On the subject of cross counters, Gian Villante was teeing Mauricio 'Shogun' Rua up for them all night in the co-main event. Standing static in front of Shogun, Villante would attempt to pump the same jab out multiple times, getting countered each time and insisting on trying again. Rua picked up the knockout in the third round and we all wondered why the UFC let Ryan Bader and Phil Davis go.

The bout between Beneil Dariush and Edson Barboza was hotly contested and ended in spectacular fashion. As expected, Dariush's pressure and aggression gave the more measured kicker cause for concern. Dariush might not have the snapping speed on his kicks and the crisp counter punching, but he gets the job done and has some smarts of his own. The fake overhand to springing knee was a nice touch, landing as Barboza's right elbow came up to block or out to counter, and occasionally landed him in that Cordeiro double collar tie right off the bat.

Dariush also used his well known left round kick to attack Barboza's rear leg. Far less commonly seen than attacks to the lead leg, the rear leg of even a great kickboxer winds up less conditioned and more susceptible to damage. Andy Hug was hobbling world class kickboxers, with considerably more experience than him, with this technique back in the 90s.

As a nice bonus, fighters get in the habit of picking up their lead leg to check low kicks and even body kicks. This does little against a kick to the rear leg.

On the subject of cross checks, which often work better for fighters who want to step in with their right hand off checked kicks, Alex Oliveira immediately tried to exploit Tim Means' repeated use of this defence, stepping in with a right hand, parrying the check with his hand, and attempting to get another right hand in.

Edson Barboza was being forced backwards throughout the fight, something that he hates and which prevents kickers from getting on one leg to do their magic. Barboza did slot in the right hand to the body, however, a great way to slow down an aggressive fighter.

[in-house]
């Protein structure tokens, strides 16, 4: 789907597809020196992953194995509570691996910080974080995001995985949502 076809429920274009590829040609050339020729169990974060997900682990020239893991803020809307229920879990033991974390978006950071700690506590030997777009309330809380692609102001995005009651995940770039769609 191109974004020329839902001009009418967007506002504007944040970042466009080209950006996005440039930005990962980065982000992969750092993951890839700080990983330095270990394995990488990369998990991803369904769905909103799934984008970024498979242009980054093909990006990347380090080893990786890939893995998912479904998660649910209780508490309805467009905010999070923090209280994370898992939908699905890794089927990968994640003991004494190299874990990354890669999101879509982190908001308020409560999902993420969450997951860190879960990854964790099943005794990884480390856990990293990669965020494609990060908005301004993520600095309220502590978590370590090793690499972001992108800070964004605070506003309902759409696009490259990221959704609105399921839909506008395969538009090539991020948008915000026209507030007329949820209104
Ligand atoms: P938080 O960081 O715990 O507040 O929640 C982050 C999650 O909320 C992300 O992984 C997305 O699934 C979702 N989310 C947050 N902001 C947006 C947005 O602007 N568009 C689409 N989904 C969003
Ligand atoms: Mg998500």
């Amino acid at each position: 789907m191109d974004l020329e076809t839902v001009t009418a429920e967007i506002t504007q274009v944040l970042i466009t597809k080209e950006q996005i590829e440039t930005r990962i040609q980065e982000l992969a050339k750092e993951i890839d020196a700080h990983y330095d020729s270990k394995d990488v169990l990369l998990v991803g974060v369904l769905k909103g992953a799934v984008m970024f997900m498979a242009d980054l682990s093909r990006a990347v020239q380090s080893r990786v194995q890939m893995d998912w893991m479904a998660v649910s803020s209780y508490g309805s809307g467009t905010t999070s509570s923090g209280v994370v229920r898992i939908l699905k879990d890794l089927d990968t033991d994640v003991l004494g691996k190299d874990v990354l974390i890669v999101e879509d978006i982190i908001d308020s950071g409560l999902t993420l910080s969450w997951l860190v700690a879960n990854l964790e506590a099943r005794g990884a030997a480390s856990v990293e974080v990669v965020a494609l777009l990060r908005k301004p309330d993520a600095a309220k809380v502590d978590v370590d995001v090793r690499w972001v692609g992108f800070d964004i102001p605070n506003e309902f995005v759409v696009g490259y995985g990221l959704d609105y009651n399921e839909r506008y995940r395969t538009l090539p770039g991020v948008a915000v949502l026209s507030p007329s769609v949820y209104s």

And his remarkable kicking speed was soon paying off. Yes, Barboza kicks hard, but it is more impressive that he can do it with so little lead time. Any break in the pressure, any time Barboza could set his feet momentarily, the Brazilian could snap in a body kick. These too began to take their toll on Dariush's speed and dissipate some of that pressure.

Barboza's footwork saved him in this bout more than anything. His discipline kept him off the fence, kept him at distance, and kept Dariush shooting long takedowns which he could not complete. As soon as Dariush gave Barboza a little space, he would circle to the other side of the cage. The knockout came as Barboza timed perhaps the most gorgeous jumping knee knockout in the history of the UFC. As Yoel Romero regularly proves, jumping knees are like elbows, they're a lot more likely to land if the guy is coming at you. Too many fighters in the modern era think that running across the cage and 'flying' through the air is going to work based on the surprise factor. Barboza's strike worked because it was a well-timed counter to Dariush's forward motion. In fact, Barboza was blinded by the jab of Dariush snapping his head back as he began jumping into the knee.

There is certainly no shame for Dariush, who stepped in with one of the most dangerous lightweights in the world and got the better of most of the fight. More celebrated strikers than Dariush have gotten in with Barboza and been bamboozled. At any rate, it was a spectacular finish and the most memorable moment from a very solid, nay, very good night of fights.